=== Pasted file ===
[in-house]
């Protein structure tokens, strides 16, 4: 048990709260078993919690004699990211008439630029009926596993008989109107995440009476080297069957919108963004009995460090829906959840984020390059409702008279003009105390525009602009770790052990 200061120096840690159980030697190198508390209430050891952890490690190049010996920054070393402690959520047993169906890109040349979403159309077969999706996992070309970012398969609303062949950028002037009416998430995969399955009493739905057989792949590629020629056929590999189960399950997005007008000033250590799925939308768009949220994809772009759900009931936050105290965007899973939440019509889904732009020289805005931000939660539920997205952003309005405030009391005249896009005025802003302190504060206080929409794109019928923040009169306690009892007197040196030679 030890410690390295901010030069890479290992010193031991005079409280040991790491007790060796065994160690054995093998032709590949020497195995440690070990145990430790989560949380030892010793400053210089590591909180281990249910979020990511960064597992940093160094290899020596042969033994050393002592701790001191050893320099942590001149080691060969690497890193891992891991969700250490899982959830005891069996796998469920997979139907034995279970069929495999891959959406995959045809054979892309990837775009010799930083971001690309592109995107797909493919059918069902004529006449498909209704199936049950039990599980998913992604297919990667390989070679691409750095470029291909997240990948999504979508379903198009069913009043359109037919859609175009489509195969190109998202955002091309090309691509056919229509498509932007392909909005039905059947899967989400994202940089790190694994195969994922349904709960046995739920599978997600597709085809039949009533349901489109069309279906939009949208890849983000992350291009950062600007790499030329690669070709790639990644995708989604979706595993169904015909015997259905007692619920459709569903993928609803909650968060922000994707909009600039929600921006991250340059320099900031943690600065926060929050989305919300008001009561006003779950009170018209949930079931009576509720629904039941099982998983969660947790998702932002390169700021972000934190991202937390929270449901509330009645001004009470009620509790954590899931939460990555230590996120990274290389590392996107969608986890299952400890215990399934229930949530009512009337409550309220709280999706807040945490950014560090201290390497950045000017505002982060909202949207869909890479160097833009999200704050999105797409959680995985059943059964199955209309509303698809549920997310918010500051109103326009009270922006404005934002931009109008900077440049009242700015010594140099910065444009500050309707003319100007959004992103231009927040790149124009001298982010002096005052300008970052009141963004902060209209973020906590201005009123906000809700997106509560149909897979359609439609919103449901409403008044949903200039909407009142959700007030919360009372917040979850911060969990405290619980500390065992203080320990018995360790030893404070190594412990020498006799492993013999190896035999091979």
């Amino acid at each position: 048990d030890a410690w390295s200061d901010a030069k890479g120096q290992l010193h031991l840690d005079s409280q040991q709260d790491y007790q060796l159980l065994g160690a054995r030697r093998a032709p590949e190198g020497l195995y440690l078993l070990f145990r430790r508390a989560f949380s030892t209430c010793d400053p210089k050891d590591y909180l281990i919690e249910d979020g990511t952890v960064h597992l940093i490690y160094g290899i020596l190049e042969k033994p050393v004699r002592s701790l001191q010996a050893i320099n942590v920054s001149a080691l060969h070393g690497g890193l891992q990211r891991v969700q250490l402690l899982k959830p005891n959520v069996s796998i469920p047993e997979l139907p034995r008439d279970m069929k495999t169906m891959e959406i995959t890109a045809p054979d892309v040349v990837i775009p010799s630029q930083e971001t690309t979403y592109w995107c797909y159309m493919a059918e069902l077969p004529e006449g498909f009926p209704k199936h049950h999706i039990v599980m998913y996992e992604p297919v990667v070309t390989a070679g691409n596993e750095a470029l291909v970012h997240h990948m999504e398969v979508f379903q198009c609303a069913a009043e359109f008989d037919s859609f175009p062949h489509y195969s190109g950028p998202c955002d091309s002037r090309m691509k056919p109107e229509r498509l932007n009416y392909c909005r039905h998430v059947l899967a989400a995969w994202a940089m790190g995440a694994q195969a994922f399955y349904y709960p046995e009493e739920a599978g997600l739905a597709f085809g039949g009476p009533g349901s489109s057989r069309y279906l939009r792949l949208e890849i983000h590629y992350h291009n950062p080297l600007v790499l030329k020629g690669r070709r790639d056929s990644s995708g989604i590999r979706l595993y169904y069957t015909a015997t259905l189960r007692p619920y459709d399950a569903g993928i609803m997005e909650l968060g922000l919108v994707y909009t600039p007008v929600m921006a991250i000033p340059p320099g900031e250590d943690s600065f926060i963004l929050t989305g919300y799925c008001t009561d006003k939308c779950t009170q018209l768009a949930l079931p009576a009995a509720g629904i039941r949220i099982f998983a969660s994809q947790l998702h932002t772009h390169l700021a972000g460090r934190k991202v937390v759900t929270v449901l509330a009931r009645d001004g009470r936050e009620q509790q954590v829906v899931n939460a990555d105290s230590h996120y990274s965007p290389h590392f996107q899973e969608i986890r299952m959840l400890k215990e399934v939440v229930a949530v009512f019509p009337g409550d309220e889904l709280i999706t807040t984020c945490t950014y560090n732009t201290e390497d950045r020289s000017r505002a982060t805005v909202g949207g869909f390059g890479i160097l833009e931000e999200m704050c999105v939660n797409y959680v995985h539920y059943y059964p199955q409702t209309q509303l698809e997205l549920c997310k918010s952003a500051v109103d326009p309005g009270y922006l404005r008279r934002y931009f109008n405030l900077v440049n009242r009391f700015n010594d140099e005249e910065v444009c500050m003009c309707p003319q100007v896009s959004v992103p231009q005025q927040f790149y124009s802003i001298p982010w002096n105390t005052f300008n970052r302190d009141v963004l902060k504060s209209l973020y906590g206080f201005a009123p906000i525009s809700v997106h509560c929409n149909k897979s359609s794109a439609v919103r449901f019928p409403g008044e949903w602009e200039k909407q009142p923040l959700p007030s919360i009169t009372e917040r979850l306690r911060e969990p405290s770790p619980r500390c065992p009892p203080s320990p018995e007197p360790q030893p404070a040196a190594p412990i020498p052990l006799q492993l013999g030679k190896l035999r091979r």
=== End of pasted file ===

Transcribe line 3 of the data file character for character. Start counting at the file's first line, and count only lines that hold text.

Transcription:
């Amino acid at each position: 048990d030890a410690w390295s200061d901010a030069k890479g120096q290992l010193h031991l840690d005079s409280q040991q709260d790491y007790q060796l159980l065994g160690a054995r030697r093998a032709p590949e190198g020497l195995y440690l078993l070990f145990r430790r508390a989560f949380s030892t209430c010793d400053p210089k050891d590591y909180l281990i919690e249910d979020g990511t952890v960064h597992l940093i490690y160094g290899i020596l190049e042969k033994p050393v004699r002592s701790l001191q010996a050893i320099n942590v920054s001149a080691l060969h070393g690497g890193l891992q990211r891991v969700q250490l402690l899982k959830p005891n959520v069996s796998i469920p047993e997979l139907p034995r008439d279970m069929k495999t169906m891959e959406i995959t890109a045809p054979d892309v040349v990837i775009p010799s630029q930083e971001t690309t979403y592109w995107c797909y159309m493919a059918e069902l077969p004529e006449g498909f009926p209704k199936h049950h999706i039990v599980m998913y996992e992604p297919v990667v070309t390989a070679g691409n596993e750095a470029l291909v970012h997240h990948m999504e398969v979508f379903q198009c609303a069913a009043e359109f008989d037919s859609f175009p062949h489509y195969s190109g950028p998202c955002d091309s002037r090309m691509k056919p109107e229509r498509l932007n009416y392909c909005r039905h998430v059947l899967a989400a995969w994202a940089m790190g995440a694994q195969a994922f399955y349904y709960p046995e009493e739920a599978g997600l739905a597709f085809g039949g009476p009533g349901s489109s057989r069309y279906l939009r792949l949208e890849i983000h590629y992350h291009n950062p080297l600007v790499l030329k020629g690669r070709r790639d056929s990644s995708g989604i590999r979706l595993y169904y069957t015909a015997t259905l189960r007692p619920y459709d399950a569903g993928i609803m997005e909650l968060g922000l919108v994707y909009t600039p007008v929600m921006a991250i000033p340059p320099g900031e250590d943690s600065f926060i963004l929050t989305g919300y799925c008001t009561d006003k939308c779950t009170q018209l768009a949930l079931p009576a009995a509720g629904i039941r949220i099982f998983a969660s994809q947790l998702h932002t772009h390169l700021a972000g460090r934190k991202v937390v759900t929270v449901l509330a009931r009645d001004g009470r936050e009620q509790q954590v829906v899931n939460a990555d105290s230590h996120y990274s965007p290389h590392f996107q899973e969608i986890r299952m959840l400890k215990e399934v939440v229930a949530v009512f019509p009337g409550d309220e889904l709280i999706t807040t984020c945490t950014y560090n732009t201290e390497d950045r020289s000017r505002a982060t805005v909202g949207g869909f390059g890479i160097l833009e931000e999200m704050c999105v939660n797409y959680v995985h539920y059943y059964p199955q409702t209309q509303l698809e997205l549920c997310k918010s952003a500051v109103d326009p309005g009270y922006l404005r008279r934002y931009f109008n405030l900077v440049n009242r009391f700015n010594d140099e005249e910065v444009c500050m003009c309707p003319q100007v896009s959004v992103p231009q005025q927040f790149y124009s802003i001298p982010w002096n105390t005052f300008n970052r302190d009141v963004l902060k504060s209209l973020y906590g206080f201005a009123p906000i525009s809700v997106h509560c929409n149909k897979s359609s794109a439609v919103r449901f019928p409403g008044e949903w602009e200039k909407q009142p923040l959700p007030s919360i009169t009372e917040r979850l306690r911060e969990p405290s770790p619980r500390c065992p009892p203080s320990p018995e007197p360790q030893p404070a040196a190594p412990i020498p052990l006799q492993l013999g030679k190896l035999r091979r």